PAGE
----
One of Peter Meyer’s disciples was Bill Sohovich, owner of Soho’s (above) and Blossom and a culinary pioneer in his own right. Photo by Walker DeVilleAs a native of Clarksburg, W.Va., I am genetically predisposed to seek out and find good food. It is in my DNA! So when I moved to Charleston a few decades ago, I was shocked to find that the Kanawha Valley was a culinary wasteland. Back then, there were only three fine dining establishments in Charleston. Catering to traveling salesmen on expense accounts, the “Heart of Town,” Ernie’s Esquire and “Top of the Inn” restaurants served up gigantic portions of prime rib washed down with barrels of beer and a mind-boggling assortment of “high balls.” Wine lists consisted of Lambrusco, Lancer’s Rose and Vito’s Thunder Mountain Chablis - and only artsy types or effete snobs ever dared order wine with their dinner.
Yes, there were a whole host of fast food and chain restaurants where most of the rest of us dined (on those once-a-week occasions when our meager budgets permitted a night out). But there were really no fine dining establishments, and hardly any ethnic food restaurants – except for a couple of Chinese places and Joe Fazio’s.Look, I’m really not a food or wine snob, but the restaurant choices were very limited back then. Okay, so Charleston is not quite culinary nirvana yet, but, in my humble opinion, we’ve come a long way, baby! The wine lists have evolved, too. Now, even the chain restaurants have decent lists while the finer dining establishments’ selections provide a variety of choices for the knowledgeable wine consumer.
Unlike the “Big Bang” theory of evolution, the Charleston culinary Renaissance did not just dramatically appear one day. In fact, I give most of the credit to a couple of local pioneers: Otis Laury and the late Peter Meyer. Otis Laury worked his culinary magic at his Laury’s Restaurant, featuring Continental cuisine, and Meyer led the food and beverage operations at the Charleston Marriott’s (now closed) Tarragon Room. Meyer, a classically trained chef and native of Switzerland, took that restaurant and wine list to a whole new level until his untimely death a few years back.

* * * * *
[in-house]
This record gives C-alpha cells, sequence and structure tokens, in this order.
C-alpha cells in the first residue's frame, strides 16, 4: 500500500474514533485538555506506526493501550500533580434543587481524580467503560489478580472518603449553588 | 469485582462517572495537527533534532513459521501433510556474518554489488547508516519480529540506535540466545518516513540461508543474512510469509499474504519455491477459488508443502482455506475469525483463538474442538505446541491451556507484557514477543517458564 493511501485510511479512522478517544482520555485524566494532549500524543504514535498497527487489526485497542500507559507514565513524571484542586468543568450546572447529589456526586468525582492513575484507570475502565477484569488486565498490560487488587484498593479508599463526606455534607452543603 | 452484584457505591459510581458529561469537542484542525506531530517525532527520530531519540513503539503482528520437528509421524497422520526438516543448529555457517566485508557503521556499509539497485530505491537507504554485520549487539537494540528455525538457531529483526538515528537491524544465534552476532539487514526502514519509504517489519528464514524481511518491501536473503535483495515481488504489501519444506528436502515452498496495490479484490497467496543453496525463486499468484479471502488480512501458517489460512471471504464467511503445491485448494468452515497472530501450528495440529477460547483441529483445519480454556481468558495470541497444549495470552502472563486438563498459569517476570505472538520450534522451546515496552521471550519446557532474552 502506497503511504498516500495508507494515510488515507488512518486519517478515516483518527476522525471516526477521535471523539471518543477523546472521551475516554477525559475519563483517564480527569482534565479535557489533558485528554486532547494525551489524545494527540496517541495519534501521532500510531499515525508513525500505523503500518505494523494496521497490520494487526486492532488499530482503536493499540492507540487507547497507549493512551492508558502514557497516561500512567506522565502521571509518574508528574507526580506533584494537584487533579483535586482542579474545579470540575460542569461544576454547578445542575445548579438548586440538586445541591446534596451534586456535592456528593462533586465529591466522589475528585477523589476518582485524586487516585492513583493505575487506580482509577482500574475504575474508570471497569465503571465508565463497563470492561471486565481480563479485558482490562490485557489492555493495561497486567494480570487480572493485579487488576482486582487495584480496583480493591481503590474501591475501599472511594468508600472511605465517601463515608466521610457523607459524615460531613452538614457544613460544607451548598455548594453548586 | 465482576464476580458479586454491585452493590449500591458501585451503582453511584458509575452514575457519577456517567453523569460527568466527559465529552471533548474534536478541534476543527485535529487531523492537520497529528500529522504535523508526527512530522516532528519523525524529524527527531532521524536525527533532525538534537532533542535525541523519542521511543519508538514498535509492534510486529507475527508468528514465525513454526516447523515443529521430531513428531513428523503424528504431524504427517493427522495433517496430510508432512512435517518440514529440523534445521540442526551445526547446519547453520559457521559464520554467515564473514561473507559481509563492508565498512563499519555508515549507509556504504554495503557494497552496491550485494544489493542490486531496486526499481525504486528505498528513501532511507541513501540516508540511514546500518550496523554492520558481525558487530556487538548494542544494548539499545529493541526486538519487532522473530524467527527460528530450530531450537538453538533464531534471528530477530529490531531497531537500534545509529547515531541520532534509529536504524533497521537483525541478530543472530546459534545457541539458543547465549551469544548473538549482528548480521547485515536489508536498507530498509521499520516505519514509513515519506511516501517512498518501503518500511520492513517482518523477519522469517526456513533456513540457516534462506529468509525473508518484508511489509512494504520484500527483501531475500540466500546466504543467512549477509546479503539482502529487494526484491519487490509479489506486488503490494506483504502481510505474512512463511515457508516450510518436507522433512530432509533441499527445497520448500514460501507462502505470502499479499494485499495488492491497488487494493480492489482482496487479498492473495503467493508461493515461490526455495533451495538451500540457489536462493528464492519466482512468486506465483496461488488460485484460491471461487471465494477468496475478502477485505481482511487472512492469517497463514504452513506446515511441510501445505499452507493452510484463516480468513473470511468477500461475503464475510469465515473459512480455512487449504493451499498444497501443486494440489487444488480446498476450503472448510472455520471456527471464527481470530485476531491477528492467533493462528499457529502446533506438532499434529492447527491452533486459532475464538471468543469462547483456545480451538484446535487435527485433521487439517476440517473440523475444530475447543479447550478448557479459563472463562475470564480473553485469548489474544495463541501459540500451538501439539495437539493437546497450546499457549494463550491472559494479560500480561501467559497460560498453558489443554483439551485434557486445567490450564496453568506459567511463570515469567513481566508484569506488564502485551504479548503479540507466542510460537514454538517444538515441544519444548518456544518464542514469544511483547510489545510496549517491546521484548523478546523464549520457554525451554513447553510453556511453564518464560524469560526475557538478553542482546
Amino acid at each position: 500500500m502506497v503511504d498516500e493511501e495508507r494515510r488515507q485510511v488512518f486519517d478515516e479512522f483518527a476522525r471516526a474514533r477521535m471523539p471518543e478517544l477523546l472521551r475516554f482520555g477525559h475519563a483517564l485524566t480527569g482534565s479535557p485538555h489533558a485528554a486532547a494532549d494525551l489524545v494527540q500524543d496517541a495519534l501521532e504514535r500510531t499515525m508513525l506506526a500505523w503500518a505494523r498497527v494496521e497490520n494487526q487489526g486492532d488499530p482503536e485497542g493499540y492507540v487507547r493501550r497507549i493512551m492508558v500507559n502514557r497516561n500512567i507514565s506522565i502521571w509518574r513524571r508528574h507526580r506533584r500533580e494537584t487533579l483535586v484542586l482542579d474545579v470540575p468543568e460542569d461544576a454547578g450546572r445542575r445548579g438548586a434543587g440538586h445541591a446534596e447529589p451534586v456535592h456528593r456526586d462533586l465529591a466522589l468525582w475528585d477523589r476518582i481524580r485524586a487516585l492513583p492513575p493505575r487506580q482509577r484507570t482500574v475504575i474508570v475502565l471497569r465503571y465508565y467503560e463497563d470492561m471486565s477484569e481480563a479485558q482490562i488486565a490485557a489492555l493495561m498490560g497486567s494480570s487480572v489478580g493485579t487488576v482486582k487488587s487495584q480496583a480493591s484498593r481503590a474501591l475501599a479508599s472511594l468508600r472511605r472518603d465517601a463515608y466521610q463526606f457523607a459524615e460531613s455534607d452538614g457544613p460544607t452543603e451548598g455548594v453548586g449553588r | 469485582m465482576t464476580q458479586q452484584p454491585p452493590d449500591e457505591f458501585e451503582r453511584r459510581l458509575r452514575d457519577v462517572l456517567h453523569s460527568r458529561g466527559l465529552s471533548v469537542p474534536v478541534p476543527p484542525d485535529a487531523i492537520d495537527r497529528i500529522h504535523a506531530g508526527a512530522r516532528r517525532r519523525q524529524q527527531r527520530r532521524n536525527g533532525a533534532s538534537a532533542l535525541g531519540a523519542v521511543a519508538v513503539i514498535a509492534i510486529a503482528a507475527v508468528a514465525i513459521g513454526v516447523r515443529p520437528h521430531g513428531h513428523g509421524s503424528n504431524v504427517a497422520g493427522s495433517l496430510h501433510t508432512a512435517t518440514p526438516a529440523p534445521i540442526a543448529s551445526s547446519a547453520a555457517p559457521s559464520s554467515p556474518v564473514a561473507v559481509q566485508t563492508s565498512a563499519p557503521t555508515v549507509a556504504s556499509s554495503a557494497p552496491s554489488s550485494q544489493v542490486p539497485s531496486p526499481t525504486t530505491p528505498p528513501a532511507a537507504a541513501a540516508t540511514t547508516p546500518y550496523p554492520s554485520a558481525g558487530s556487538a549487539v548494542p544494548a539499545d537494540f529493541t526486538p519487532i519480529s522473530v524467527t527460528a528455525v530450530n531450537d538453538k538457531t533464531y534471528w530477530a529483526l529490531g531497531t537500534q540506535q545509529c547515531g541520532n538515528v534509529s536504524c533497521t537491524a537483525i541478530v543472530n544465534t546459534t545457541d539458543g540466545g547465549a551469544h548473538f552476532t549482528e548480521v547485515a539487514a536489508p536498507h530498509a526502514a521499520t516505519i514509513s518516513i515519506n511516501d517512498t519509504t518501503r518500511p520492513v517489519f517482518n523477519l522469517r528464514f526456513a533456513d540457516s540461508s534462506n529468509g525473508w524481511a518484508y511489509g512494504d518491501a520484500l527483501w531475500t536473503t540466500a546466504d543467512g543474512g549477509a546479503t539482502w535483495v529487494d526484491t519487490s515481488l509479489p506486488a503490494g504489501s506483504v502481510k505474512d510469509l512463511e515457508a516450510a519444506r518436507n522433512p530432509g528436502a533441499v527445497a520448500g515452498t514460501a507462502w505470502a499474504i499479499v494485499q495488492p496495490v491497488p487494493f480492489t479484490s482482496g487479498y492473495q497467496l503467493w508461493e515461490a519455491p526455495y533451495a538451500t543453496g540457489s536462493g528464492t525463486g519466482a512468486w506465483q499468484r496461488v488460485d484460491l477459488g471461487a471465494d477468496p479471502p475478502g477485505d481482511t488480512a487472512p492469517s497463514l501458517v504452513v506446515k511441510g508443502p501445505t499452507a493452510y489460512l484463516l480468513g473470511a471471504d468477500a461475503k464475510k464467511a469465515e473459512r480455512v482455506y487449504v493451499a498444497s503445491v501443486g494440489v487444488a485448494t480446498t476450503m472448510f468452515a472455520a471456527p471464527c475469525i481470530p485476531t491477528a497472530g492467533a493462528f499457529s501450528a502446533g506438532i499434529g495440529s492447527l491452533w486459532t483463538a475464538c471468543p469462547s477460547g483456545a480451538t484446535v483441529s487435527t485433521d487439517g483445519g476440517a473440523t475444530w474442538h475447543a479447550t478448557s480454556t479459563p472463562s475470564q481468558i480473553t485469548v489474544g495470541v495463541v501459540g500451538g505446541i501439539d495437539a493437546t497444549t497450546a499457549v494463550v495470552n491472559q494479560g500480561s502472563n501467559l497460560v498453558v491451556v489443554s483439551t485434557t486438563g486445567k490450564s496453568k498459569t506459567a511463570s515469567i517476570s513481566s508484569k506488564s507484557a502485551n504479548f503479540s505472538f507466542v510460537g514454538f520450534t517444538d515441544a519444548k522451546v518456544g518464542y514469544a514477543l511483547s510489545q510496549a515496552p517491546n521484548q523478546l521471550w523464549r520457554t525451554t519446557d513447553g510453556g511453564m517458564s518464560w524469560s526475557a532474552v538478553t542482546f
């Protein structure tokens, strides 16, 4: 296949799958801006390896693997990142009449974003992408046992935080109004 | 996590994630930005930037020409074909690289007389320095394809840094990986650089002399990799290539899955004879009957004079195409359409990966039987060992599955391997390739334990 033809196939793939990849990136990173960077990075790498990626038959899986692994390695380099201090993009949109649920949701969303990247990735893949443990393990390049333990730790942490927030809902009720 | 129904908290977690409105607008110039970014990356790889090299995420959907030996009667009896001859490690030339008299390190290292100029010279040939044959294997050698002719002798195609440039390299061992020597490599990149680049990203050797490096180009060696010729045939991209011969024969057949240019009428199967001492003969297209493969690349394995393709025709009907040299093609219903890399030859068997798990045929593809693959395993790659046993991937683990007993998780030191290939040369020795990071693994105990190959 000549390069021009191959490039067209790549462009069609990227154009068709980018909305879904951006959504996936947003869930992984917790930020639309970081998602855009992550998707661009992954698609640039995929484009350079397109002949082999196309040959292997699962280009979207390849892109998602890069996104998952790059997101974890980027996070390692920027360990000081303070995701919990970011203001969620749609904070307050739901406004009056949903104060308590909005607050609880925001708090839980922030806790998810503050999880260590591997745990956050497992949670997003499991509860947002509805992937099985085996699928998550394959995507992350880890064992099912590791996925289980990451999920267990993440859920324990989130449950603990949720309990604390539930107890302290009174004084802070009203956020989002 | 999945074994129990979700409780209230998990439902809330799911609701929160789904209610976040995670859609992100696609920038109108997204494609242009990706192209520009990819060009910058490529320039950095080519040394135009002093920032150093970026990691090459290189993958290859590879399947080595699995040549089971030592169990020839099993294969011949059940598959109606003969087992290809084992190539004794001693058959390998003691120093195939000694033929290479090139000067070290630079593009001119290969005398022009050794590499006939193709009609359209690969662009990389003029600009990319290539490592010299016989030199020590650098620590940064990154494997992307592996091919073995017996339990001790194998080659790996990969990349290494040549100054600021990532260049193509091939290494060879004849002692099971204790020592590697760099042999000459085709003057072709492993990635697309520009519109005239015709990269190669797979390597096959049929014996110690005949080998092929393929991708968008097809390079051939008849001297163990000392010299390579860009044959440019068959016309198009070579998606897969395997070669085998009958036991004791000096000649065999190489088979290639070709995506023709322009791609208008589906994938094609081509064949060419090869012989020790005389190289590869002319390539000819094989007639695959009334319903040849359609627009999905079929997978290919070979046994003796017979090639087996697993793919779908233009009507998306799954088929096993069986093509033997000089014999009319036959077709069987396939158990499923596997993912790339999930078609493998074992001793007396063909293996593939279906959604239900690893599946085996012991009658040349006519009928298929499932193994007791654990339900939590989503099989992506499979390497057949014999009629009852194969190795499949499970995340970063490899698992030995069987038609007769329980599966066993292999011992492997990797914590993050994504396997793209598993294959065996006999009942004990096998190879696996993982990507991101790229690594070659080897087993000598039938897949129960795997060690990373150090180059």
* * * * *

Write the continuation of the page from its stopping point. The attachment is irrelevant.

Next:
In the last decade or so, we’ve seen an influx of fine dining establishments whose owner-chefs combine quality ingredients, excellent culinary skills and aesthetic presentation, to deliver the kinds of dining experiences one could previously only expect in “the big city.”
One of Peter Meyer’s disciples is Bill Sohovich, owner of the Blossom and Soho’s restaurants and a culinary pioneer in his own right. Sohovich is a graduate of the Culinary Institute of America (CIA) and has carried on the traditions of Peter Meyer into the new century. There are others who deserve credit too. Jeremy Stills, chef at Edgewood Country Club and also a graduate at the CIA, has worked with Sohovich over the years and has had a notable influence on the city’s culinary transition from ordinary to exceptional. Tom Grant, whose Wellington's Restaurant at Scarlett Oaks Country Club, still serves excellent cuisine was a local culinary pioneer, too.